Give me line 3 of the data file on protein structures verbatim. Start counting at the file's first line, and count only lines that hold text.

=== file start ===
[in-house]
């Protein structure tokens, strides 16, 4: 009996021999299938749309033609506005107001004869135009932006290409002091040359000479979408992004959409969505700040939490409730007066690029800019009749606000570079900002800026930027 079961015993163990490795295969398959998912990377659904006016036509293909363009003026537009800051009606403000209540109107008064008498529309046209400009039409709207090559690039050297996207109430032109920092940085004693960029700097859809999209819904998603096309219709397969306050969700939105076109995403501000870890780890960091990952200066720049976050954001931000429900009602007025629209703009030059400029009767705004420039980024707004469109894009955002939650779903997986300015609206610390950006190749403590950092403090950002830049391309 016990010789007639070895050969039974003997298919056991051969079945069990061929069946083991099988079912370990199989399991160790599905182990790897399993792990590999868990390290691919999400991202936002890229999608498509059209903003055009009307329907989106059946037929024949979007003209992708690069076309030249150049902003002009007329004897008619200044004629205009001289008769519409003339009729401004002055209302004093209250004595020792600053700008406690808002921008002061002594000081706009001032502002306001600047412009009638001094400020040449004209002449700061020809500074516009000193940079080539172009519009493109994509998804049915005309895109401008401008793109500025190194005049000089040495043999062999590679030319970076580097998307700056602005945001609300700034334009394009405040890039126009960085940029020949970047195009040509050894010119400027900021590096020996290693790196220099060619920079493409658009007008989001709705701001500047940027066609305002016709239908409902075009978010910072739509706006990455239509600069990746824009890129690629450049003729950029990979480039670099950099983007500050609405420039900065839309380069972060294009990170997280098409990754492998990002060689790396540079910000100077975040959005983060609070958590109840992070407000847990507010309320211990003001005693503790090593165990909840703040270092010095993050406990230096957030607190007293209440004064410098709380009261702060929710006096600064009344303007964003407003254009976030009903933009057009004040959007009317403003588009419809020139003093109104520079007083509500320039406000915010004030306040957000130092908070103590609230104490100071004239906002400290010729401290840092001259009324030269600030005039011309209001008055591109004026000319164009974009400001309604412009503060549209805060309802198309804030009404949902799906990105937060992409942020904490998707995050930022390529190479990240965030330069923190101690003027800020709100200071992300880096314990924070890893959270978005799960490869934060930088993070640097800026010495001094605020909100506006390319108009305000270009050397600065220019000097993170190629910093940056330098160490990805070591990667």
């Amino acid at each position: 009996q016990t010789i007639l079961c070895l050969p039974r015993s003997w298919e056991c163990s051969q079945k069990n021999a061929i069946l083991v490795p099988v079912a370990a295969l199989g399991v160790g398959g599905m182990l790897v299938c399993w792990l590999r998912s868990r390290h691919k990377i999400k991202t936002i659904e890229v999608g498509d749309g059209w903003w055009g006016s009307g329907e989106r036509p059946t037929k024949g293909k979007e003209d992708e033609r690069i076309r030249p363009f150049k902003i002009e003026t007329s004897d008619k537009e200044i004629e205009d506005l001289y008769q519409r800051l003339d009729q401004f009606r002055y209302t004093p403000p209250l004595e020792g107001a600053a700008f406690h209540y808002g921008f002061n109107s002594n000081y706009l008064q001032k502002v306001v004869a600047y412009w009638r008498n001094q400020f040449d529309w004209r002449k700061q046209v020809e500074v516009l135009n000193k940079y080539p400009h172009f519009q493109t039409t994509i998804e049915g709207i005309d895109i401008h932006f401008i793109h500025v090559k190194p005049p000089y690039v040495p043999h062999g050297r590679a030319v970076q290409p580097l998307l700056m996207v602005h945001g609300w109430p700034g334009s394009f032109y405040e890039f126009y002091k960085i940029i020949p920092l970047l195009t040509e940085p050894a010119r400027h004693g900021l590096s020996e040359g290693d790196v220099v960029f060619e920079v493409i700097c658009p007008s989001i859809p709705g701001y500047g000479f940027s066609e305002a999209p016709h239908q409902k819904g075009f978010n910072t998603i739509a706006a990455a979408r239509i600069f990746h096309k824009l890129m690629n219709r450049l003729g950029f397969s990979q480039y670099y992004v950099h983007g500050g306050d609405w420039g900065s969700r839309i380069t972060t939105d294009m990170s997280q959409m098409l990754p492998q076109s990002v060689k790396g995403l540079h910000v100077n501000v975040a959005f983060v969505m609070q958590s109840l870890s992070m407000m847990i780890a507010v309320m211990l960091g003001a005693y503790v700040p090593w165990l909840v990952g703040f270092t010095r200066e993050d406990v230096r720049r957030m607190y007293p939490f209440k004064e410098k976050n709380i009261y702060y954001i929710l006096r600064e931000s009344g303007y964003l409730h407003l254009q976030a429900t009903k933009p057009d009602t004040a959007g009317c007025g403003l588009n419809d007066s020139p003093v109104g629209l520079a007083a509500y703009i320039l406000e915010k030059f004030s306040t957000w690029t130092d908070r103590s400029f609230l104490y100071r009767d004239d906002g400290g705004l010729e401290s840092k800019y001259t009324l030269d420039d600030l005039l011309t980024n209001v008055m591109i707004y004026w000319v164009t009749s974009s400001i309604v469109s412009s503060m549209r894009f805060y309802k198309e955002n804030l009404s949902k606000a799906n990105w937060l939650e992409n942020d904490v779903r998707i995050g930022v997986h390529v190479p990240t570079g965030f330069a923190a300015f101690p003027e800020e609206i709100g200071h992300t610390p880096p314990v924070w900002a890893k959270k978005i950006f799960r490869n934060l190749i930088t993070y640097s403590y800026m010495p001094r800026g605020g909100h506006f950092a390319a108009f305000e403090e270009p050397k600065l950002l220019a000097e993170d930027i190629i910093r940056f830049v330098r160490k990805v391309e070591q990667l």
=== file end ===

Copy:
């Amino acid at each position: 009996q016990t010789i007639l079961c070895l050969p039974r015993s003997w298919e056991c163990s051969q079945k069990n021999a061929i069946l083991v490795p099988v079912a370990a295969l199989g399991v160790g398959g599905m182990l790897v299938c399993w792990l590999r998912s868990r390290h691919k990377i999400k991202t936002i659904e890229v999608g498509d749309g059209w903003w055009g006016s009307g329907e989106r036509p059946t037929k024949g293909k979007e003209d992708e033609r690069i076309r030249p363009f150049k902003i002009e003026t007329s004897d008619k537009e200044i004629e205009d506005l001289y008769q519409r800051l003339d009729q401004f009606r002055y209302t004093p403000p209250l004595e020792g107001a600053a700008f406690h209540y808002g921008f002061n109107s002594n000081y706009l008064q001032k502002v306001v004869a600047y412009w009638r008498n001094q400020f040449d529309w004209r002449k700061q046209v020809e500074v516009l135009n000193k940079y080539p400009h172009f519009q493109t039409t994509i998804e049915g709207i005309d895109i401008h932006f401008i793109h500025v090559k190194p005049p000089y690039v040495p043999h062999g050297r590679a030319v970076q290409p580097l998307l700056m996207v602005h945001g609300w109430p700034g334009s394009f032109y405040e890039f126009y002091k960085i940029i020949p920092l970047l195009t040509e940085p050894a010119r400027h004693g900021l590096s020996e040359g290693d790196v220099v960029f060619e920079v493409i700097c658009p007008s989001i859809p709705g701001y500047g000479f940027s066609e305002a999209p016709h239908q409902k819904g075009f978010n910072t998603i739509a706006a990455a979408r239509i600069f990746h096309k824009l890129m690629n219709r450049l003729g950029f397969s990979q480039y670099y992004v950099h983007g500050g306050d609405w420039g900065s969700r839309i380069t972060t939105d294009m990170s997280q959409m098409l990754p492998q076109s990002v060689k790396g995403l540079h910000v100077n501000v975040a959005f983060v969505m609070q958590s109840l870890s992070m407000m847990i780890a507010v309320m211990l960091g003001a005693y503790v700040p090593w165990l909840v990952g703040f270092t010095r200066e993050d406990v230096r720049r957030m607190y007293p939490f209440k004064e410098k976050n709380i009261y702060y954001i929710l006096r600064e931000s009344g303007y964003l409730h407003l254009q976030a429900t009903k933009p057009d009602t004040a959007g009317c007025g403003l588009n419809d007066s020139p003093v109104g629209l520079a007083a509500y703009i320039l406000e915010k030059f004030s306040t957000w690029t130092d908070r103590s400029f609230l104490y100071r009767d004239d906002g400290g705004l010729e401290s840092k800019y001259t009324l030269d420039d600030l005039l011309t980024n209001v008055m591109i707004y004026w000319v164009t009749s974009s400001i309604v469109s412009s503060m549209r894009f805060y309802k198309e955002n804030l009404s949902k606000a799906n990105w937060l939650e992409n942020d904490v779903r998707i995050g930022v997986h390529v190479p990240t570079g965030f330069a923190a300015f101690p003027e800020e609206i709100g200071h992300t610390p880096p314990v924070w900002a890893k959270k978005i950006f799960r490869n934060l190749i930088t993070y640097s403590y800026m010495p001094r800026g605020g909100h506006f950092a390319a108009f305000e403090e270009p050397k600065l950002l220019a000097e993170d930027i190629i910093r940056f830049v330098r160490k990805v391309e070591q990667l």